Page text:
I like to keep track of my life over time. I’m an obsessive journaler (and, as this blog can attest, a fairly regular blogger). At the end of every day, I track my mood, my sleep, my productivity, my social life, and how well I did in spaced repetition exercises. Last May, I decided to track one more thing about myself and start a tradition of publishing my Political Compass results yearly.
I’m a bit late this year (I kept the title because I started the post in May) because there’s actual politics happening; I’ve been volunteering for my local MPP’s re-election campaign. Of explanations for being late with a politics related blog post, that might be the best one I ever give.
Last year, I scored -3.25 on the economic axis and -6.56 on the authority axis.
Canadian results come from The Political Compass’s take on the 2015 Canadian election. Blog commenter Thomas Sm suggests you should take the comparison with a grain of salt and I’m somewhat inclined to believe him.
This year I scored -2.0 on the economic axis and -6.46 on the authority axis, leaving me in the left libertarian camp, although continuing a seemingly inexorable trend towards economic centrism.
While my position on authority has remained virtually unchanged (I’m sure the difference was random fluctuation in how I might answer borderline questions), I do think I have meaningfully (although not largely) different views on economics than I did a year ago and I think there were two key object level updates that drove this change.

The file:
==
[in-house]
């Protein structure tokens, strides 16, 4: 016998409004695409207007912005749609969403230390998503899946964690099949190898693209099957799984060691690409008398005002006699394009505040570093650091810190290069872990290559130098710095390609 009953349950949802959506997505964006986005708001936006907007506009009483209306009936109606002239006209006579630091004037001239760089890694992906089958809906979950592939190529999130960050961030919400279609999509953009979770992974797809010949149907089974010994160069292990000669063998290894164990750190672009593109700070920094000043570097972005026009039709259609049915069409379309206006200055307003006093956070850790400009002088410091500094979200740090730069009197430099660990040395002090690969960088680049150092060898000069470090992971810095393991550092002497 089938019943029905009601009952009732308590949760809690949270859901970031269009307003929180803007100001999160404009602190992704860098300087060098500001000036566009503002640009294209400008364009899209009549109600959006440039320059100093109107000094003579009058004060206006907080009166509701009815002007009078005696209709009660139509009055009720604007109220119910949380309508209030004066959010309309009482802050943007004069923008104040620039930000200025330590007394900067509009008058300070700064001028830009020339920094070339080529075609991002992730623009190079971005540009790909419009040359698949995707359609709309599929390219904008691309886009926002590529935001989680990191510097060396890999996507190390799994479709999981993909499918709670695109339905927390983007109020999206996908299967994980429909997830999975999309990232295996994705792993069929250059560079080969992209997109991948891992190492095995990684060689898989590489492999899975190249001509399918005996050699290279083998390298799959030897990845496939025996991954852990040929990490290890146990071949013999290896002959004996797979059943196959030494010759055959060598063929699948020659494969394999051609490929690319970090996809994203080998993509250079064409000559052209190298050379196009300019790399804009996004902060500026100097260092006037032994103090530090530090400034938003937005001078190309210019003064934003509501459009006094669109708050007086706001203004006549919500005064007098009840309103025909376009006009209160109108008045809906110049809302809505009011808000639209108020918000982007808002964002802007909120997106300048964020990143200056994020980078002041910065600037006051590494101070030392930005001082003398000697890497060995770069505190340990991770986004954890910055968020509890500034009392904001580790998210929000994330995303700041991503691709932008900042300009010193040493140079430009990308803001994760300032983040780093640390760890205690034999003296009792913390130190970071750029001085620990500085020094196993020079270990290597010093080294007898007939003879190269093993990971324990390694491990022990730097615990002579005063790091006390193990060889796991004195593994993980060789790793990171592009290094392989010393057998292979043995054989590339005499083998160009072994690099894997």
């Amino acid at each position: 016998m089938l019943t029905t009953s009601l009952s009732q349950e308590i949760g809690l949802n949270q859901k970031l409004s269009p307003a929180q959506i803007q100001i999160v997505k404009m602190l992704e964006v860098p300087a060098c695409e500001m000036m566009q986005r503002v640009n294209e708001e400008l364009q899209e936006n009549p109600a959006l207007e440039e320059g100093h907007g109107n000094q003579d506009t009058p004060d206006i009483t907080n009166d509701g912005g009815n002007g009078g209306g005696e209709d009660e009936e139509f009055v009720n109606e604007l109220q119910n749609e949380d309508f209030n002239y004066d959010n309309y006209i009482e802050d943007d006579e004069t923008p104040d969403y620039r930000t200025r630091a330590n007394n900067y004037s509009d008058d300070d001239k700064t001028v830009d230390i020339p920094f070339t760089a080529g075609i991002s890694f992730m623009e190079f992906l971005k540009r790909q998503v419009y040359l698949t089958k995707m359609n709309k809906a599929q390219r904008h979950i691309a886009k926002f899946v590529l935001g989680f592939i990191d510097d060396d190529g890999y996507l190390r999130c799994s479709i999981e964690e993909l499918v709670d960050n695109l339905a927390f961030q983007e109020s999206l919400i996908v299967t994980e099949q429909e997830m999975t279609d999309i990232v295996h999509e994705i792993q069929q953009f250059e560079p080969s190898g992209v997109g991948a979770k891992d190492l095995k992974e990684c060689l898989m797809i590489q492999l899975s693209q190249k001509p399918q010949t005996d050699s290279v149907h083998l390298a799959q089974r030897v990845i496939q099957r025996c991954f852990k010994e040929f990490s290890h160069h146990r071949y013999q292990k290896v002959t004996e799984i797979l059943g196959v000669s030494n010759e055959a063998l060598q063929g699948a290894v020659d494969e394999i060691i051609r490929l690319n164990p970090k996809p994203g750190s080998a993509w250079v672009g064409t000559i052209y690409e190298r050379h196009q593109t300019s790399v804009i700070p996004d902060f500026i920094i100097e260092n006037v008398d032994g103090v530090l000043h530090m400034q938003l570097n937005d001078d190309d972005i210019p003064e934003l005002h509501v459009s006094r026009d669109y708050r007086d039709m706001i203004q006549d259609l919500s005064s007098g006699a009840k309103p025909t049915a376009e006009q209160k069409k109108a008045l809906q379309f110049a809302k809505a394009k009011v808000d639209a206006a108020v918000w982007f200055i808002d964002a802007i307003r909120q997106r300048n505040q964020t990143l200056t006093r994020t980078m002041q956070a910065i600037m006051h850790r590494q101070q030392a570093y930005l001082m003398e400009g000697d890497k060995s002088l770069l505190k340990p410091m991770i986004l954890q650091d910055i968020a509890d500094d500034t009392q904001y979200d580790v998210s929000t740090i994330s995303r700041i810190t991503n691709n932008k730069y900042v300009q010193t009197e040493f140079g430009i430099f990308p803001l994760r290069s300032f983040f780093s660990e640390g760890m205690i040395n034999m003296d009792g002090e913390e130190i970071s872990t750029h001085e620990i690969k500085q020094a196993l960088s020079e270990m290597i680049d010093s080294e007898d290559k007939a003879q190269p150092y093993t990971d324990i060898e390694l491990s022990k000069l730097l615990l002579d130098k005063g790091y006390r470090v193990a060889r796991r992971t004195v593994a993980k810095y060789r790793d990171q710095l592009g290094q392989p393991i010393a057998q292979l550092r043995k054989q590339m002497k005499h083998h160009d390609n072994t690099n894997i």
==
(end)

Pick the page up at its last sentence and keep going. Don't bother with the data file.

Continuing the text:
The first was the overview of rent-seeking in The Captured Economy (review forthcoming). I was already skeptical of regulation in 2017. The Captured Economy turned this up to 11 when it showed how a lot of regulation actually results in redistribution of wealth from people who are struggling to people who are affluent.
To take just one example, let’s talk about occupational licensing.
Many areas have occupational licensing. You have to complete training and apply to a licensing board in order to practice certain professions. In some cases, this makes sense. You want to know that the person building the bridge you drive across or removing your appendix really does know what they’re doing.
For other professions, the stakes are somewhat lower. There are certainly consequences if your barber doesn’t know what they’re doing. These consequences can even be quite severe if, say, improper sterilization techniques lead you to catch a blood borne disease. It would be reasonable to require all barbers to take a blood borne disease safety course every two years and have them post a proof of completion in their shops.
But that isn’t what we do. What we do is require, by law, barbers and interior decorators to go through more training than EMTs.
There is no conceivable world in which interior designers need to be held to higher regulatory standards than EMTs. None!
This isn’t a knock on barbers. I have seen just how much difference a good haircut can make. I could never in a million years do the job that interior decorators do. What I probably could do is pass a certification course on either subject. Aesthetics, the true marker of a master in either field can rarely be taught or properly judged in a classroom. But that is exactly what a lot of occupational licensing boils down to.
Really, it seems that all most occupational licensing does is raise barriers to many relatively well compensated and respected positions for people who are unlucky enough to have no education beyond a high school diploma or GED. I can see why people already in those professions would want this. Lower supply means that they can charge higher prices. They’re padding their margins at the cost of everyone who doesn’t have the free time or energy to take the necessary licensing classes (like people who work exhausting jobs or lack reliable work schedules).